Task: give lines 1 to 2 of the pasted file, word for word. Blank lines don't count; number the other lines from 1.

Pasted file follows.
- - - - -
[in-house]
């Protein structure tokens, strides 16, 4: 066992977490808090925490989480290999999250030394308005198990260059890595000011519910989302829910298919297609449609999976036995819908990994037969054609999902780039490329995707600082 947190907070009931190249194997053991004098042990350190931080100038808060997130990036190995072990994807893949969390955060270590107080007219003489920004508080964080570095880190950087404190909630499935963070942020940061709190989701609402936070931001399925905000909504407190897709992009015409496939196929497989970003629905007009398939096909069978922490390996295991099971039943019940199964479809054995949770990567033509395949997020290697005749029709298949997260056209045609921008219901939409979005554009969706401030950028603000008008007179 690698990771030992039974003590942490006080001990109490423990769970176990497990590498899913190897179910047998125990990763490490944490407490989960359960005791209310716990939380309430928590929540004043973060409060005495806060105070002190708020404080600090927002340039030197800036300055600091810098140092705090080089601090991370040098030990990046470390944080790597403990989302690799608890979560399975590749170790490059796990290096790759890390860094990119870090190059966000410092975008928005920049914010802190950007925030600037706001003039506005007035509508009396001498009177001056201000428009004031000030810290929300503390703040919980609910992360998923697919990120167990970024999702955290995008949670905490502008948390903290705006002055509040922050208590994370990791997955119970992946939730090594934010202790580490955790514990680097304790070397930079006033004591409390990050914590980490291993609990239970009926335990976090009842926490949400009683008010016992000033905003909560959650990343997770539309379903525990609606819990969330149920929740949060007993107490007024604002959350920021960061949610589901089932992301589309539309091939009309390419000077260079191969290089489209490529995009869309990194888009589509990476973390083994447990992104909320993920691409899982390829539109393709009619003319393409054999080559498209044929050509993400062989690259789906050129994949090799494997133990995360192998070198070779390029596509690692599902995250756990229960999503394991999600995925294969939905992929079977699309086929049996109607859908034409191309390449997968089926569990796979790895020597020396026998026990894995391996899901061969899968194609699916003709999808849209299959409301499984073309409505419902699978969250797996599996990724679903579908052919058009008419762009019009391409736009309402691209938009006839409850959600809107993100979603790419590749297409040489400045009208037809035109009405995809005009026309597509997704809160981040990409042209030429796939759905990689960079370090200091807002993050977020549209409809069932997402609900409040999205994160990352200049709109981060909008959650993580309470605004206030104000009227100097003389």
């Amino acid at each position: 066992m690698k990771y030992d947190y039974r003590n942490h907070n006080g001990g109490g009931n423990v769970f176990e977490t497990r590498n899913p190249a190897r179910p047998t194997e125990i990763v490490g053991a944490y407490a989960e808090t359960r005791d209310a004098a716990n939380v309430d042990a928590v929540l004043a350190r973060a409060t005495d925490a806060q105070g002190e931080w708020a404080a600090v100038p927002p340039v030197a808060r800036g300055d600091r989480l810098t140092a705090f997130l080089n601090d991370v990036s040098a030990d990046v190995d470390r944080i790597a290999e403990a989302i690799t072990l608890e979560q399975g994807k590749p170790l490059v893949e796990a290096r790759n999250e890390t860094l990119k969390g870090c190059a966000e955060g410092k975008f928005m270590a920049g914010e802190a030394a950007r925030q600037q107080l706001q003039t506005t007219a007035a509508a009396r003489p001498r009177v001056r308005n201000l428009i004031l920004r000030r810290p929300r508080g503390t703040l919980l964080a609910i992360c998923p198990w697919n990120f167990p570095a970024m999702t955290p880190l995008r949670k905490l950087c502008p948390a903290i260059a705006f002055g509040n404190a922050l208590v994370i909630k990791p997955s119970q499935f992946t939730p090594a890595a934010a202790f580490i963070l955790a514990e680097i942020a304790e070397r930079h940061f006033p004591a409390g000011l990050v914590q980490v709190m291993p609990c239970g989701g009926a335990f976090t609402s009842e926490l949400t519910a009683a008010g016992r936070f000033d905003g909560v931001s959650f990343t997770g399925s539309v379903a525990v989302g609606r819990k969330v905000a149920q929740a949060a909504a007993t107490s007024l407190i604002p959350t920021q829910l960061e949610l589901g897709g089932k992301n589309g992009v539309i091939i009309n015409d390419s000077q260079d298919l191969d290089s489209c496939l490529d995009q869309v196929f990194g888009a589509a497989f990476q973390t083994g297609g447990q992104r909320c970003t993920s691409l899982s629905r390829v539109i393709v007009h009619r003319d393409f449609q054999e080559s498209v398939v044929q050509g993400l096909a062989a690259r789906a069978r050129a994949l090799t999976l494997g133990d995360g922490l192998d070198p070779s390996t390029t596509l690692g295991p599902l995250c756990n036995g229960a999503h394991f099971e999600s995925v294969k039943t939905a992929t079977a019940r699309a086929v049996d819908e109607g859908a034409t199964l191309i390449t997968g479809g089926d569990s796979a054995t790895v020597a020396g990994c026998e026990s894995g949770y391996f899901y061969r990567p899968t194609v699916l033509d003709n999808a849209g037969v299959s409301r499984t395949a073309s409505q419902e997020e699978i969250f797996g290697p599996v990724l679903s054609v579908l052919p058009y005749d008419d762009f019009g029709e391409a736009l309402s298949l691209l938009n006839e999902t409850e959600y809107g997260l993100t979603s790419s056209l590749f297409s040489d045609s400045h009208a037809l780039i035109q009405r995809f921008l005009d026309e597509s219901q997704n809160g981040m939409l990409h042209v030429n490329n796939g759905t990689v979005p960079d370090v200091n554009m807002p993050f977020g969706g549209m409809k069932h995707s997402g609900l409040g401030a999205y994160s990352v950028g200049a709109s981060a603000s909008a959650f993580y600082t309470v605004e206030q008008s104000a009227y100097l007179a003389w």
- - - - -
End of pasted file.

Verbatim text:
[in-house]
């Protein structure tokens, strides 16, 4: 066992977490808090925490989480290999999250030394308005198990260059890595000011519910989302829910298919297609449609999976036995819908990994037969054609999902780039490329995707600082 947190907070009931190249194997053991004098042990350190931080100038808060997130990036190995072990994807893949969390955060270590107080007219003489920004508080964080570095880190950087404190909630499935963070942020940061709190989701609402936070931001399925905000909504407190897709992009015409496939196929497989970003629905007009398939096909069978922490390996295991099971039943019940199964479809054995949770990567033509395949997020290697005749029709298949997260056209045609921008219901939409979005554009969706401030950028603000008008007179 690698990771030992039974003590942490006080001990109490423990769970176990497990590498899913190897179910047998125990990763490490944490407490989960359960005791209310716990939380309430928590929540004043973060409060005495806060105070002190708020404080600090927002340039030197800036300055600091810098140092705090080089601090991370040098030990990046470390944080790597403990989302690799608890979560399975590749170790490059796990290096790759890390860094990119870090190059966000410092975008928005920049914010802190950007925030600037706001003039506005007035509508009396001498009177001056201000428009004031000030810290929300503390703040919980609910992360998923697919990120167990970024999702955290995008949670905490502008948390903290705006002055509040922050208590994370990791997955119970992946939730090594934010202790580490955790514990680097304790070397930079006033004591409390990050914590980490291993609990239970009926335990976090009842926490949400009683008010016992000033905003909560959650990343997770539309379903525990609606819990969330149920929740949060007993107490007024604002959350920021960061949610589901089932992301589309539309091939009309390419000077260079191969290089489209490529995009869309990194888009589509990476973390083994447990992104909320993920691409899982390829539109393709009619003319393409054999080559498209044929050509993400062989690259789906050129994949090799494997133990995360192998070198070779390029596509690692599902995250756990229960999503394991999600995925294969939905992929079977699309086929049996109607859908034409191309390449997968089926569990796979790895020597020396026998026990894995391996899901061969899968194609699916003709999808849209299959409301499984073309409505419902699978969250797996599996990724679903579908052919058009008419762009019009391409736009309402691209938009006839409850959600809107993100979603790419590749297409040489400045009208037809035109009405995809005009026309597509997704809160981040990409042209030429796939759905990689960079370090200091807002993050977020549209409809069932997402609900409040999205994160990352200049709109981060909008959650993580309470605004206030104000009227100097003389």